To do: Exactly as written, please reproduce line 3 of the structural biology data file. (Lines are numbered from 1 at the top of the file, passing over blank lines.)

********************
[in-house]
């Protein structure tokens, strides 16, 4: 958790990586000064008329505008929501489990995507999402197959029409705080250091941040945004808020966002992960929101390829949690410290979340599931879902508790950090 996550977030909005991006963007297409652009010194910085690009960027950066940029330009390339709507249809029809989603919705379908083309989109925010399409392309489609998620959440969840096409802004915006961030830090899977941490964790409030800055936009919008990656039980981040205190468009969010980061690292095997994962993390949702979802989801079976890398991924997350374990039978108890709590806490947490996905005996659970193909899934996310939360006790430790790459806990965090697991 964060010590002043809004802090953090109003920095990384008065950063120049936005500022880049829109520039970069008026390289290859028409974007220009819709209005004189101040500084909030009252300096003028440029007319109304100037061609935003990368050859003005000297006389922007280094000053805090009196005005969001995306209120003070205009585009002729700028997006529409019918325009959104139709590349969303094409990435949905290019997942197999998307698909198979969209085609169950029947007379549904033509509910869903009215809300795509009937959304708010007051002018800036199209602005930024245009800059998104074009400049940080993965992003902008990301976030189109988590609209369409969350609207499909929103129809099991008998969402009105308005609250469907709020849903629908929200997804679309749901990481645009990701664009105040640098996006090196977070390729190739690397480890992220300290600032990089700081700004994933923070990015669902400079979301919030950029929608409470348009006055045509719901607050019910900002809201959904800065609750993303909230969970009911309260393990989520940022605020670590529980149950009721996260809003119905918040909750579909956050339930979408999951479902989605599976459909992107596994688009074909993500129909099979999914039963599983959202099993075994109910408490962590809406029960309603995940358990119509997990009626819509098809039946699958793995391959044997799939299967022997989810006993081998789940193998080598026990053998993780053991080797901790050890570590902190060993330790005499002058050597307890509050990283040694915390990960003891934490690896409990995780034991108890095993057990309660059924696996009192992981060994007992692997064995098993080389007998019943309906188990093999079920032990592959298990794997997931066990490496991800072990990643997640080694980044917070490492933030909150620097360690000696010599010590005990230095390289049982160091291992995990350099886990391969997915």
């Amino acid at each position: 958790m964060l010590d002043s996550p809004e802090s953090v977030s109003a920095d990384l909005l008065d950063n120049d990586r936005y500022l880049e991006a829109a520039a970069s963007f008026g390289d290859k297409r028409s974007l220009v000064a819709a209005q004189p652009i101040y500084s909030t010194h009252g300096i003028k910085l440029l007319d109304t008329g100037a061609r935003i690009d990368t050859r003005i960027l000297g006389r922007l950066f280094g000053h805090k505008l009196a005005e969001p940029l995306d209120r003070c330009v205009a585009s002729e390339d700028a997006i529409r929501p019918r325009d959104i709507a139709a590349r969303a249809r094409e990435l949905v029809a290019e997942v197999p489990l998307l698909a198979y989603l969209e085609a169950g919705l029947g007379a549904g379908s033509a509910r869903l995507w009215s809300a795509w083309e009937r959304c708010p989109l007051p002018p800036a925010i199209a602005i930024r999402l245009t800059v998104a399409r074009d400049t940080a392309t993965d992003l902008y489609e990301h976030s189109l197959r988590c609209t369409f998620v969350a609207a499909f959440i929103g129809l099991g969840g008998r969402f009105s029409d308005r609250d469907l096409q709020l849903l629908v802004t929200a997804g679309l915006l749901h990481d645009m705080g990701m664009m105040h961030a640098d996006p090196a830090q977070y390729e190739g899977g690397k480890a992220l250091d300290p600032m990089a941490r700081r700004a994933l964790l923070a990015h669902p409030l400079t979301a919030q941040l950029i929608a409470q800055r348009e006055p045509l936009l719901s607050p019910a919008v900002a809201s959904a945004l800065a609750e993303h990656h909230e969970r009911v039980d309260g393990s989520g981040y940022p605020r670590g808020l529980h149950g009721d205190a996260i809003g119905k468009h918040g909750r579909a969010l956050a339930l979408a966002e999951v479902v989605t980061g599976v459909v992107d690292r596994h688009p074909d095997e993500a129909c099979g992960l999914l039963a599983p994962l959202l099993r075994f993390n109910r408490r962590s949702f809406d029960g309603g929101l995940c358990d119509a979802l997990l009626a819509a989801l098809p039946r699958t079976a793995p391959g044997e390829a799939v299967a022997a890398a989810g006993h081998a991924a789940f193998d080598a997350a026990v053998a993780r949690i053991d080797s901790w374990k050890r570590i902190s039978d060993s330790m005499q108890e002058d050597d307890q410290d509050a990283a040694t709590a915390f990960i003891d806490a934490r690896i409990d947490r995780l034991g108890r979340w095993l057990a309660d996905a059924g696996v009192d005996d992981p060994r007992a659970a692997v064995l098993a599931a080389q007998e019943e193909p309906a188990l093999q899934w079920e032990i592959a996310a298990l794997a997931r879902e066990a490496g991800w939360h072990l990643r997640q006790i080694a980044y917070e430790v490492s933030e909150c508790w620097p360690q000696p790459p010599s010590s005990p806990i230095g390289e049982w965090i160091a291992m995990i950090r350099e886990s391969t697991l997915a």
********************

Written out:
């Amino acid at each position: 958790m964060l010590d002043s996550p809004e802090s953090v977030s109003a920095d990384l909005l008065d950063n120049d990586r936005y500022l880049e991006a829109a520039a970069s963007f008026g390289d290859k297409r028409s974007l220009v000064a819709a209005q004189p652009i101040y500084s909030t010194h009252g300096i003028k910085l440029l007319d109304t008329g100037a061609r935003i690009d990368t050859r003005i960027l000297g006389r922007l950066f280094g000053h805090k505008l009196a005005e969001p940029l995306d209120r003070c330009v205009a585009s002729e390339d700028a997006i529409r929501p019918r325009d959104i709507a139709a590349r969303a249809r094409e990435l949905v029809a290019e997942v197999p489990l998307l698909a198979y989603l969209e085609a169950g919705l029947g007379a549904g379908s033509a509910r869903l995507w009215s809300a795509w083309e009937r959304c708010p989109l007051p002018p800036a925010i199209a602005i930024r999402l245009t800059v998104a399409r074009d400049t940080a392309t993965d992003l902008y489609e990301h976030s189109l197959r988590c609209t369409f998620v969350a609207a499909f959440i929103g129809l099991g969840g008998r969402f009105s029409d308005r609250d469907l096409q709020l849903l629908v802004t929200a997804g679309l915006l749901h990481d645009m705080g990701m664009m105040h961030a640098d996006p090196a830090q977070y390729e190739g899977g690397k480890a992220l250091d300290p600032m990089a941490r700081r700004a994933l964790l923070a990015h669902p409030l400079t979301a919030q941040l950029i929608a409470q800055r348009e006055p045509l936009l719901s607050p019910a919008v900002a809201s959904a945004l800065a609750e993303h990656h909230e969970r009911v039980d309260g393990s989520g981040y940022p605020r670590g808020l529980h149950g009721d205190a996260i809003g119905k468009h918040g909750r579909a969010l956050a339930l979408a966002e999951v479902v989605t980061g599976v459909v992107d690292r596994h688009p074909d095997e993500a129909c099979g992960l999914l039963a599983p994962l959202l099993r075994f993390n109910r408490r962590s949702f809406d029960g309603g929101l995940c358990d119509a979802l997990l009626a819509a989801l098809p039946r699958t079976a793995p391959g044997e390829a799939v299967a022997a890398a989810g006993h081998a991924a789940f193998d080598a997350a026990v053998a993780r949690i053991d080797s901790w374990k050890r570590i902190s039978d060993s330790m005499q108890e002058d050597d307890q410290d509050a990283a040694t709590a915390f990960i003891d806490a934490r690896i409990d947490r995780l034991g108890r979340w095993l057990a309660d996905a059924g696996v009192d005996d992981p060994r007992a659970a692997v064995l098993a599931a080389q007998e019943e193909p309906a188990l093999q899934w079920e032990i592959a996310a298990l794997a997931r879902e066990a490496g991800w939360h072990l990643r997640q006790i080694a980044y917070e430790v490492s933030e909150c508790w620097p360690q000696p790459p010599s010590s005990p806990i230095g390289e049982w965090i160091a291992m995990i950090r350099e886990s391969t697991l997915a």